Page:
ASIC disqualifies director for five years for serious misconduct. On 20 May 2024, ASIC announced that it disqualified Mr Laurence Christopher Pereira from managing corporations for the maximum period of five years for serious misconduct that ASIC considered “demonstrated behaviours well below the standard expected of Australian company directors”. Mr Pereira was a director or officer of four companies in the electrical, refrigeration, air-conditioning and mechanical services industries between May 2001 and May 2023, all of which entered liquidation. ASIC found that Mr Pereria failed to ensure that the companies maintained adequate financial records, comply with taxation lodgement obligations and pay employees entitlements, transferred company assets for no consideration and without paying creditors, improperly used his position to gain a personal advantage, permitted two of the companies to trade while insolvent, and failed to apply for a director identification number within the statutory timeframe. See ASIC media release.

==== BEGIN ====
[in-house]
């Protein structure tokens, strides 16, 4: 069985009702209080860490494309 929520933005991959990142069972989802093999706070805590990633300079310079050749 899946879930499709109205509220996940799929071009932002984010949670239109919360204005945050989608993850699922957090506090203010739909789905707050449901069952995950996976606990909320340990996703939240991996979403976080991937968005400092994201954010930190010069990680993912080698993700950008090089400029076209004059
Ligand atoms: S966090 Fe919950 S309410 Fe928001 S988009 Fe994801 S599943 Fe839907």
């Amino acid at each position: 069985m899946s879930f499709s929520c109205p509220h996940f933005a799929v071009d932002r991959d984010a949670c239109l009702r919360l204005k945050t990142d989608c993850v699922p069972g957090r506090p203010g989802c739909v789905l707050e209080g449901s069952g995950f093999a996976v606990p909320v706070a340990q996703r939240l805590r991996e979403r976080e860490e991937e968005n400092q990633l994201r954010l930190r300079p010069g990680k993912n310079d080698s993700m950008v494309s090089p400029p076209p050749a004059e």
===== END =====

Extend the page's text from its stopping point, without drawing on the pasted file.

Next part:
Takeovers Panel declines to conduct proceedings in relation to the affairs of Mount Isa Minerals Limited. On 15 May 2024, the Panel announced that it had declined to conduct proceedings on application from Lantech Developments Pty Ltd (Lantech) concerning the affairs of MIM. Lantech had alleged that two directors of MIM and a shareholder of MIM were associates, and were acting to the exclusion of other shareholders to change the composition of the Board and management of MIM. The Panel held that Lantech did not provide a sufficient body of material to justify further enquiry into determining whether the relevant directors and shareholder were associates. Consequently, the Panel concluded that there was no reasonable prospect of declaring unacceptable circumstances and therefore declined to conduct proceedings. See Takeovers Panel media release.